The Supreme Court again GVRed (Grant, Vacate, Remand) a Federal Circuit case related to patentable subject matter in light of Mayo v. Prometheus. Earlier, they had done the same with the Myriad decision. The procedure sends the case back to the Federal Circuit to be re-decided in light of the Supreme Court’s other opinion.
What separates the WildTangent GVR from the Myriad one is the subject matter involved. Myriad’s patent, like Prometheus’, related to medical diagnostics so the review of the claims would be, at least in some part, analogous. However, Ultramercial patent claims relate to a computer system for distributing copyrighted material over the internet.
Clearly, the Supreme Court would extend its holding related to medical diagnostics to other areas of art and possibly reign in patentable subject matter as it applies to software. The results could be interesting as the language of the Mayo decision may be difficult to apply in this context. While the Mayo decision focuses on the “Law of Nature” exception to patent eligibility under §101, the analysis in this case will revolve around what is an “Abstract Idea.” It’s not entirely clear how the Court’s analysis regarding “Laws of Nature” would apply. The crux of the issue will be the determination of what portions of the Ultramercial claims are merely “Abstract Ideas” and does the rest of the claim sufficiently carve out a patentable method.
Claim 1 of the Ultramercial patent reads:
1. A method for distribution of products over the Internet via a facilitator, said method comprising the steps of:
a first step of receiving, from a content provider, media products that are covered by intellectual-property rights protection and are available for purchase, wherein each said media product being comprised of at least one of text data, music data, and video data;
a second step of selecting a sponsor message to be associated with the media product, said sponsor message being selected from a plurality of sponsor messages, said second step including accessing an activity log to verify that the total number of times which the sponsor message has been previously presented is less than the number of transaction cycles contracted by the sponsor of the sponsor message;
a third step of providing the media product for sale at an Internet website;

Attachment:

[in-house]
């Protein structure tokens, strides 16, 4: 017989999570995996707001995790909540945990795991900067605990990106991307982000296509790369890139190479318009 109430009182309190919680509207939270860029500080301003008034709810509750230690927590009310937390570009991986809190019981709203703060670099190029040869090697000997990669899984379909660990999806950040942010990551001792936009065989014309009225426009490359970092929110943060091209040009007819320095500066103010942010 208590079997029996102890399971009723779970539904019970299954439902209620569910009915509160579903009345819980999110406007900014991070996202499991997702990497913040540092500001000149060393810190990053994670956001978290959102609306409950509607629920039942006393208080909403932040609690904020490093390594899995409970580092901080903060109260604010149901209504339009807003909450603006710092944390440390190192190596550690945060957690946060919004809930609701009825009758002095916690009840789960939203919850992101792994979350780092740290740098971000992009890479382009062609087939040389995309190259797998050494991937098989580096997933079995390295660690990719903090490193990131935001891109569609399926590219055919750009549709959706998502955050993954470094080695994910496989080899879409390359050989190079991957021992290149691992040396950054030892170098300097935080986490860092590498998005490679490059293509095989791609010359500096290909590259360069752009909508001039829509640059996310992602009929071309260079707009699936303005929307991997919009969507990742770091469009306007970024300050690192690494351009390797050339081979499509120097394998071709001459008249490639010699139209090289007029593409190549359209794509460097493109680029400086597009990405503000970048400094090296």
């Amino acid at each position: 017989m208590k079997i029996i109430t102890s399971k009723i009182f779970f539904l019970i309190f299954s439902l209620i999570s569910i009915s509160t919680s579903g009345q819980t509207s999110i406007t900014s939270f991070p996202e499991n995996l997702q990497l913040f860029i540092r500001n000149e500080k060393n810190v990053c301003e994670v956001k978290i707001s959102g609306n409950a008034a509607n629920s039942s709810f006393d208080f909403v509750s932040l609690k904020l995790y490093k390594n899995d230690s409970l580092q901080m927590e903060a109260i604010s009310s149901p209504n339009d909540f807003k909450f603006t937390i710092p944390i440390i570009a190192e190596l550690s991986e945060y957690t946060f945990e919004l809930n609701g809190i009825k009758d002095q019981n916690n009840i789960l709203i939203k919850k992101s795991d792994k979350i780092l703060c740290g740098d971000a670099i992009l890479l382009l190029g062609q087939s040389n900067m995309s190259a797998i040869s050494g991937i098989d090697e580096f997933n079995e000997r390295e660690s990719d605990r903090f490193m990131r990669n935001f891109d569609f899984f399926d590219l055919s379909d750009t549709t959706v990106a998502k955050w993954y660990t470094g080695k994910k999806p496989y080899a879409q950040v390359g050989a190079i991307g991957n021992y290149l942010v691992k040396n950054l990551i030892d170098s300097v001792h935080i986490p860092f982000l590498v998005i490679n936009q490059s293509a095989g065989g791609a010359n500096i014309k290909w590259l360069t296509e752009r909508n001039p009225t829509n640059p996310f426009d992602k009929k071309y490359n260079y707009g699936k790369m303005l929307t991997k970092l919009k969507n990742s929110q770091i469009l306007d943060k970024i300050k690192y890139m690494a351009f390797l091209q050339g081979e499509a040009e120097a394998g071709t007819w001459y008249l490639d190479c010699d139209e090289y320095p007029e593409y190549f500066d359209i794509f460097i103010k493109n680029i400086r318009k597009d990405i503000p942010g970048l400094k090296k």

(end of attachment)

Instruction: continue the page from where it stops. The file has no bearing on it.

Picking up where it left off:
a fourth step of restricting general public access to said media product;
a fifth step of offering to a consumer access to the media product without charge to the consumer on the precondition that the consumer views the sponsor message;
a sixth step of receiving from the consumer a request to view the sponsor message, wherein the consumer submits said request in response to being offered access to the media product;
a seventh step of, in response to receiving the request from the consumer, facilitating the display of a sponsor message to the consumer;
an eighth step of, if the sponsor message is not an interactive message, allowing said consumer access to said media product after said step of facilitating the display of said sponsor message;
a ninth step of, if the sponsor message is an interactive message, presenting at least one query to the consumer and allowing said consumer access to said media product after receiving a response to said at least one query;
a tenth step of recording the transaction event to the activity log, said tenth step including updating the total number of times the sponsor message has been presented; and
an eleventh step of receiving payment from the sponsor of the sponsor message displayed.
Under Mayo, the Federal Circuit will likely have to carve out those parts of the claims that are “abstract ideas” and then determine if what is left constitutes an otherwise patentable invention. It is unclear to me how this will be done, but it is quite possible that the Federal Circuit will arrive at the same conclusion as before but this time using language from the Mayo decision. The result will be another appeal to the Supreme Court (unless the case settles) that puts everything in the same position a year from now.